Search found 10 matches

by Jerry Wang 1L
Fri Mar 17, 2017 11:45 pm
Forum: *Cycloalkanes
Topic: 1.16 in ochem book
Replies: 1
Views: 516

Re: 1.16 in ochem book

Both IUPAC and common naming are accepted according to Lavelle. Common naming is more convenient compared to IUPAC because it is shorter (as you will see in the following). For example, the strict IUPAC naming of the compound you have provided will be 1,1-dimethyl-2-(1-methylethyl)-cyclopentane. (Fe...
by Jerry Wang 1L
Thu Mar 09, 2017 1:53 am
Forum: *Alkanes
Topic: Naming [ENDORSED]
Replies: 92
Views: 8332

Re: Naming [ENDORSED]

You can think of Z as having the higher priority groups on the same side of the molecule (also known as "cis" and hence the mnemonic "Zee Zame Zide") and E as having the higher priority groups on the opposite sides of the molecule (also known as "trans"). When looking a...
by Jerry Wang 1L
Fri Mar 03, 2017 6:21 pm
Forum: *Free Energy of Activation vs Activation Energy
Topic: 4(36) Why z Gibbs Activation always + for reactions
Replies: 1
Views: 263

Re: 4(36) Why z Gibbs Activation always + for reactions

Hello, The Gibb's free energy is always going to be positive for the energy of activation because by definition, energy must be pumped into the system in order to overcome that energy barrier (or else it wouldn't be called energy of activation if it happened by itself!). Suppose that the Gibb's free...
by Jerry Wang 1L
Mon Feb 20, 2017 2:06 pm
Forum: Zero Order Reactions
Topic: Detail in the Rate Laws
Replies: 2
Views: 318

Re: Detail in the Rate Laws

The negative signs in equations must be observed. I would recommend you to go through the derivation process again to see how each one came about (because some of the kinetics equations don't have negative signs because of how the mathematics works out) but from the foundational equations such as d[...
by Jerry Wang 1L
Mon Feb 20, 2017 1:54 pm
Forum: Zero Order Reactions
Topic: Concept of Zero Order
Replies: 5
Views: 375

Re: Concept of Zero Order

A good example of 0 order is when the surface of a catalyst is saturated with the reactants (i.e all of its surface is covered by the reactant). Thus, no matter how much more you may increase the concentration of the reactants, the rate will still remain as k because those additional reactant molecu...
by Jerry Wang 1L
Fri Feb 10, 2017 12:18 pm
Forum: Third Law of Thermodynamics (For a Unique Ground State (W=1): S -> 0 as T -> 0) and Calculations Using Boltzmann Equation for Entropy
Topic: Qualitative ways to find Entropy
Replies: 3
Views: 401

Re: Qualitative ways to find Entropy

Firstly, you would rank by the complexity (i.e number of atoms) of the molecule. Those with higher complexities will have higher entropies. However, in this case, the molecules all have the same number of atoms. So, in order to arrange these molecules by entropies, we proceed to look at molar weight...
by Jerry Wang 1L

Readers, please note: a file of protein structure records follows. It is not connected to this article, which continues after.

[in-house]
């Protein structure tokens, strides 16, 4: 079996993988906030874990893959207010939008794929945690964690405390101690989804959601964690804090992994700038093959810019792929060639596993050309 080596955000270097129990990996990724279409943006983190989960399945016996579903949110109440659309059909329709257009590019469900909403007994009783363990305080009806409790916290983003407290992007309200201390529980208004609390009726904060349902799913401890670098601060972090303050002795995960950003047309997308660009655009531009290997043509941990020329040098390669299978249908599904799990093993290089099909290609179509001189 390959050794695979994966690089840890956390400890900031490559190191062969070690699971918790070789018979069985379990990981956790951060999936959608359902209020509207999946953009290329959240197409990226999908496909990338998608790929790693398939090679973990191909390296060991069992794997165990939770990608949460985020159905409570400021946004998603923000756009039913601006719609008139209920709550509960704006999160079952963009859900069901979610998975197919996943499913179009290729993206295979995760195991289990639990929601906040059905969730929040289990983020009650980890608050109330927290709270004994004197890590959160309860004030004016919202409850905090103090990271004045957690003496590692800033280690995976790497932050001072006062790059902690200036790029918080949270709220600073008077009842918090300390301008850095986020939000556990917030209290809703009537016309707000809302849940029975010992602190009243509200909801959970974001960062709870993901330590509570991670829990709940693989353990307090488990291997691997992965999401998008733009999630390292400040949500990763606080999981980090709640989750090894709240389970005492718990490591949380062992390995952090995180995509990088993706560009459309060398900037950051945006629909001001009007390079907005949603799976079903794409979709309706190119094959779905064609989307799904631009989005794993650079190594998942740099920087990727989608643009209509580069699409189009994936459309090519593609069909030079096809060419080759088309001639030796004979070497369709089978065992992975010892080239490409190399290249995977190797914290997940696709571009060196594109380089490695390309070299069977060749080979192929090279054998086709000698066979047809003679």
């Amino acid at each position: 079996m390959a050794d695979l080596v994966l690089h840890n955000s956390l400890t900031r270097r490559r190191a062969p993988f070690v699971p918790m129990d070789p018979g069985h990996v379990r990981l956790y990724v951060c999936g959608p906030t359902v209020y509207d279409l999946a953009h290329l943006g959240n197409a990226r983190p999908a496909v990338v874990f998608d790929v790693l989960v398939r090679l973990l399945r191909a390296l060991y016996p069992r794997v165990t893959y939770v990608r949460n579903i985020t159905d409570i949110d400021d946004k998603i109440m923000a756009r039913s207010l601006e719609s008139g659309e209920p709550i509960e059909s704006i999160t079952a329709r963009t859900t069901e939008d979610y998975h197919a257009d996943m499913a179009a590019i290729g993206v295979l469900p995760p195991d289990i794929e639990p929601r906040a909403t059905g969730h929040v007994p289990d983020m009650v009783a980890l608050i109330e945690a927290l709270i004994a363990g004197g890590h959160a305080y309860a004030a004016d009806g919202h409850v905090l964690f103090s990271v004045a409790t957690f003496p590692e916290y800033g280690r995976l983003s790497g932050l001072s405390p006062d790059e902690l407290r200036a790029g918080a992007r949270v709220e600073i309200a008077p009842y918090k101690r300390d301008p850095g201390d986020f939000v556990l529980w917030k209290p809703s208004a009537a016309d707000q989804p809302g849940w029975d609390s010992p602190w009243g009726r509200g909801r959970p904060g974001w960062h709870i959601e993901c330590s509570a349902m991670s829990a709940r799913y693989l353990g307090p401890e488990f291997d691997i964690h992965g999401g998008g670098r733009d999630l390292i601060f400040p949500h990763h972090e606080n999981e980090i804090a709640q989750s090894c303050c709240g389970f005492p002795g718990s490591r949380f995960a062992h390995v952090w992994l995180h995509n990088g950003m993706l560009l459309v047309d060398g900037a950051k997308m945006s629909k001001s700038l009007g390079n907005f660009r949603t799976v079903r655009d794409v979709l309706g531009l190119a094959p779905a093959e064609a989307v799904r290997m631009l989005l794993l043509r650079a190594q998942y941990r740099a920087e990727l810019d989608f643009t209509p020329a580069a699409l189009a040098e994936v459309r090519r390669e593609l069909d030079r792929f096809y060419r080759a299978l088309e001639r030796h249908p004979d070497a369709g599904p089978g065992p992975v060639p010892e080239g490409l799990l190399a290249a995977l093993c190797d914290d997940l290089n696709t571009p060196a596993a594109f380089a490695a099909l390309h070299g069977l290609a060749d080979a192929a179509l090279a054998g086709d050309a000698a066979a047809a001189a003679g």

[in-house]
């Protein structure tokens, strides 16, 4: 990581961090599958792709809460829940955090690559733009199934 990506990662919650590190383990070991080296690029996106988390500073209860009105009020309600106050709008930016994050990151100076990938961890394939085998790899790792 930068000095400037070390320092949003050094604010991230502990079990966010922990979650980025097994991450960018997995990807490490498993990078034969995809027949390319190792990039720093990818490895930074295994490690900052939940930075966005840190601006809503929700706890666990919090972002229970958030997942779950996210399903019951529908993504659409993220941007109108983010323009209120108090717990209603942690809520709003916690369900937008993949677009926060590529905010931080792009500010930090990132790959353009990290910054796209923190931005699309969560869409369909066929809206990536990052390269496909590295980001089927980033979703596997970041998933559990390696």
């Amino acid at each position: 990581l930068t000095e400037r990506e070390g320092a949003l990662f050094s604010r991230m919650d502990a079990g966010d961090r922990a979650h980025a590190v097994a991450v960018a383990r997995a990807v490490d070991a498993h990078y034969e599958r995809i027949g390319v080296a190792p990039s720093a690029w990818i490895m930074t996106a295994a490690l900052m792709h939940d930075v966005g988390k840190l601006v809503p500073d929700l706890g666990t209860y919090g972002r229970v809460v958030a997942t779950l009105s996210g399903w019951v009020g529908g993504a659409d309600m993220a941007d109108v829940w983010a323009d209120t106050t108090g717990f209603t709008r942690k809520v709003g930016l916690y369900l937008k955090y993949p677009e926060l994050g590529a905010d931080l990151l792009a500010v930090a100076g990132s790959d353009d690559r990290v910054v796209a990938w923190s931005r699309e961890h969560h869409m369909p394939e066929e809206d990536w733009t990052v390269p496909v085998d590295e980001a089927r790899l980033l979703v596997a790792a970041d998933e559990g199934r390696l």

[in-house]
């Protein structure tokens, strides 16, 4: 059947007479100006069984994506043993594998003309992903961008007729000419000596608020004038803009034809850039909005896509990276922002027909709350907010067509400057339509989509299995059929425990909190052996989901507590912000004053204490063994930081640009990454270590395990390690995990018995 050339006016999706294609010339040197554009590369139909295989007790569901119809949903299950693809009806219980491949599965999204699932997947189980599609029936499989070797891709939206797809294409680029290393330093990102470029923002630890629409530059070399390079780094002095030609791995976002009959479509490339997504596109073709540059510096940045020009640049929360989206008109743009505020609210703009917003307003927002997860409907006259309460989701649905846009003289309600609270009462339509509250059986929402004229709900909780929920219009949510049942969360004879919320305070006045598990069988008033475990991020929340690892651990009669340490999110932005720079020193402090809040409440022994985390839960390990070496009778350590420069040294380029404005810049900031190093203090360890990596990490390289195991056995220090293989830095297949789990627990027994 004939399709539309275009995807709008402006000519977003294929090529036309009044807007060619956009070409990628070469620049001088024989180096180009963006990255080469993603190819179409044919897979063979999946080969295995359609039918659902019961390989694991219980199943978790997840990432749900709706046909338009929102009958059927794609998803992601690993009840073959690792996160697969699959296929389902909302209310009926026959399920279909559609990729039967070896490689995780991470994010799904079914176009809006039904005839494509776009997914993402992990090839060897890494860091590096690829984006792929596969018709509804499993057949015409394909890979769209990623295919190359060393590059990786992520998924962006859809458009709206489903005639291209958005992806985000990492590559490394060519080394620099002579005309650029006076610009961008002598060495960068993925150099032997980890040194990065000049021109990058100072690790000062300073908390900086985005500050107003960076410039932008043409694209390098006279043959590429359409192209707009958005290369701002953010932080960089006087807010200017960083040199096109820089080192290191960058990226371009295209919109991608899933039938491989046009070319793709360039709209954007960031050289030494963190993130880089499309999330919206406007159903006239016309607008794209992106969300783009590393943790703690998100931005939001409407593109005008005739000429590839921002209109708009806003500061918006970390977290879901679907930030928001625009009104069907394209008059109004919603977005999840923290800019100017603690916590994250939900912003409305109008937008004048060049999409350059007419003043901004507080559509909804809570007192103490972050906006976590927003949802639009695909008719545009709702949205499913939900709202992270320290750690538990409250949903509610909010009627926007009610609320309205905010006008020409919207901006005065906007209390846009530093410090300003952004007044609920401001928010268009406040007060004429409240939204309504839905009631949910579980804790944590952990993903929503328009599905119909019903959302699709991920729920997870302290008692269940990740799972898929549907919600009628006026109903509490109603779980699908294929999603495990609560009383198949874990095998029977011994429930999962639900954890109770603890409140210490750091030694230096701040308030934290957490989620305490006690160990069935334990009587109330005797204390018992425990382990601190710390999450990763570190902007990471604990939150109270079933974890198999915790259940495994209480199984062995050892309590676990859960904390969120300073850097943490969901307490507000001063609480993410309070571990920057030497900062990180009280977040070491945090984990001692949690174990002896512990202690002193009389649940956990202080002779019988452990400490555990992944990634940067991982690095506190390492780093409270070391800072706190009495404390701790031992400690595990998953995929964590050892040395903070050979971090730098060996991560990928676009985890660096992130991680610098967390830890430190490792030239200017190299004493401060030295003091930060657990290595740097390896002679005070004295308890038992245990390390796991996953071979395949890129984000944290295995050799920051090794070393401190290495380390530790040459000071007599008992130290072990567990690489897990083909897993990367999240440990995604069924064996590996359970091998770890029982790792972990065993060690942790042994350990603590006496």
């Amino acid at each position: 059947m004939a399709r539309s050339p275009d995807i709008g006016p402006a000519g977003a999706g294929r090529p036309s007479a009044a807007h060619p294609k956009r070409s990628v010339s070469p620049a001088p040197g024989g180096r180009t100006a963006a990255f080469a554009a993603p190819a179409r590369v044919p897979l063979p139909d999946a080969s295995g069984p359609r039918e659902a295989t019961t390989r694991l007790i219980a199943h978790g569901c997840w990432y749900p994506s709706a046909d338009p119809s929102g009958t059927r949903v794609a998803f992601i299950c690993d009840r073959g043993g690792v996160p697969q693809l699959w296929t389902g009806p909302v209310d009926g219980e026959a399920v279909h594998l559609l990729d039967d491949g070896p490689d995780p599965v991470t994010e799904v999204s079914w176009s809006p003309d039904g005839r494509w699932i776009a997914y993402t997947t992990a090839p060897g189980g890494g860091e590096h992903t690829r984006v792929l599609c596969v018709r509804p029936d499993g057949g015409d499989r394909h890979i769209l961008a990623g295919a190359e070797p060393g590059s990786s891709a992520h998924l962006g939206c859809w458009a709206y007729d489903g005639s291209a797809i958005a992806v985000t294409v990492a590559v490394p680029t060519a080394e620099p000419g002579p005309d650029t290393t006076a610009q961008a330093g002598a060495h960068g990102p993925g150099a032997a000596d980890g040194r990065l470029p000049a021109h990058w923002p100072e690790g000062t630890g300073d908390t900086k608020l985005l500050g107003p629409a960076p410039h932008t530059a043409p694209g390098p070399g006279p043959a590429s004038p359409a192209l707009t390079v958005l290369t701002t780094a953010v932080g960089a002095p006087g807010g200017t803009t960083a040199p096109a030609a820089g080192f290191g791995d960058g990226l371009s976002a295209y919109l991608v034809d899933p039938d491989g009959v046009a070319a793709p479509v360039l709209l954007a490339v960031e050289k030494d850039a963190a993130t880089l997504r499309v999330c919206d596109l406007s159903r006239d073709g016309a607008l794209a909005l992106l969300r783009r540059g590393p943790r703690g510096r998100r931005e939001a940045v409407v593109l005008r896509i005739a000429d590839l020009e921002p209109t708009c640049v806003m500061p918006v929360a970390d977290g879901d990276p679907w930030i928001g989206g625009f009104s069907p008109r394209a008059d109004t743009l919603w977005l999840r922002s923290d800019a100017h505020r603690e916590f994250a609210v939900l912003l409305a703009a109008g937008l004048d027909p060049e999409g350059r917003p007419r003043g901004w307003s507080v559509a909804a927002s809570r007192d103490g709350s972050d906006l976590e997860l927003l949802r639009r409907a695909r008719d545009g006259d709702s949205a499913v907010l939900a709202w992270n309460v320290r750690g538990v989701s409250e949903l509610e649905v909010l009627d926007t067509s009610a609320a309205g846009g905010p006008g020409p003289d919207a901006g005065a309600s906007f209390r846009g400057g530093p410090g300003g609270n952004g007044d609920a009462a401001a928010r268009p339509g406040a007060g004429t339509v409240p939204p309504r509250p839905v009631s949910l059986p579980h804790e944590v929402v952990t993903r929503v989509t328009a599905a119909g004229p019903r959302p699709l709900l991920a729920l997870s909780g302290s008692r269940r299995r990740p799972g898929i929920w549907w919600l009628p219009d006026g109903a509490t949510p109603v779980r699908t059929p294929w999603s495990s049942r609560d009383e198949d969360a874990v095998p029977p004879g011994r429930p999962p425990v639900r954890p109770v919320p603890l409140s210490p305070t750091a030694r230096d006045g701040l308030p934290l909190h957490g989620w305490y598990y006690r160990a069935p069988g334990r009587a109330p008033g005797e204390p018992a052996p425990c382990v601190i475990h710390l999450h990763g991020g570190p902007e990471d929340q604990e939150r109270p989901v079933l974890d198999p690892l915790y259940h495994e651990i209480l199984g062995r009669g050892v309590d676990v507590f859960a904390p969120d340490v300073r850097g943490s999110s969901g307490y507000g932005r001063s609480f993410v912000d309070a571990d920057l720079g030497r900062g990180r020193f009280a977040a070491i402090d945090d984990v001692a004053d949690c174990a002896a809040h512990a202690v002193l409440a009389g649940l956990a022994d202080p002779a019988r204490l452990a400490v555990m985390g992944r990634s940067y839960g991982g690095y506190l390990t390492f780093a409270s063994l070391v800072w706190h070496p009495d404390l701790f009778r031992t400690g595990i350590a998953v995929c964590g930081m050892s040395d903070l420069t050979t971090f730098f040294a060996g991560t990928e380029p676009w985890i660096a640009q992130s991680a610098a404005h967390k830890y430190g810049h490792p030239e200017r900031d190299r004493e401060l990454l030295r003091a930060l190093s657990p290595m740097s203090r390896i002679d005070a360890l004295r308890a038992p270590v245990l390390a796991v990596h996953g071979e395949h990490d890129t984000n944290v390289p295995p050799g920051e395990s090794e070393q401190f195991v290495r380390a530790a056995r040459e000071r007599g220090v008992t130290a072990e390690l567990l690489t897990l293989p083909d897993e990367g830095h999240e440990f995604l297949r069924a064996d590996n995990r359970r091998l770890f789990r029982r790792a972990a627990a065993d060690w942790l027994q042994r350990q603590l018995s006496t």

Fri Feb 03, 2017 10:47 am
Forum: Concepts & Calculations Using Second Law of Thermodynamics
Topic: Entropy
Replies: 2
Views: 353

Re: Entropy

Hi, To my knowledge, it is not possible to get entropy change from only the enthalpy change. Temperature must be known. If we look at the units, this is already telling because entropy is in J/K while enthalpy is in J (or kJ). q often is the enthalpy change, of which when we divide by temperature, w...
by Jerry Wang 1L
Tue Jan 24, 2017 5:37 am
Forum: Reaction Enthalpies (e.g., Using Hess’s Law, Bond Enthalpies, Standard Enthalpies of Formation)
Topic: Ch. 8 Question 8.61 (Hess's Law)
Replies: 4
Views: 656

Re: Ch. 8 Question 8.61 (Hess's Law)

Hello Riley, Yes. We would use this approach if they ask you to use Hess's Law to find the enthalpy change associated with a reaction they want. In order to do this, the enthalpy change of the other reactions they want you to manipulate should be given (like how it was given in this problem). The en...
by Jerry Wang 1L
Tue Jan 17, 2017 2:30 am
Forum: Reaction Enthalpies (e.g., Using Hess’s Law, Bond Enthalpies, Standard Enthalpies of Formation)
Topic: Ch. 8 Question 8.61 (Hess's Law)
Replies: 4
Views: 656

Re: Ch. 8 Question 8.61 (Hess's Law)

Hello, So this problem is dealing with Hess's Law, that is manipulating equations and their delta H's to give the desired chemical equation. There are multiple ways to think about this but I will lead you through mine. I recommend you to write it out on paper and follow each step because it is prett...
by Jerry Wang 1L
Wed Jan 11, 2017 10:30 pm
Forum: Reaction Enthalpies (e.g., Using Hess’s Law, Bond Enthalpies, Standard Enthalpies of Formation)
Topic: Chapter 8.55, Hess's Law
Replies: 4
Views: 429

Re: Chapter 8.55, Hess's Law

When we are multiplying the O2 reactant by 3/2 to balance this chemical reaction, there is no need to multiply the corresponding ΔH by 3/2. Balancing the equation is a separate idea from the multiplying the entire equation and its corresponding ΔH technique in Hess's Law problems.

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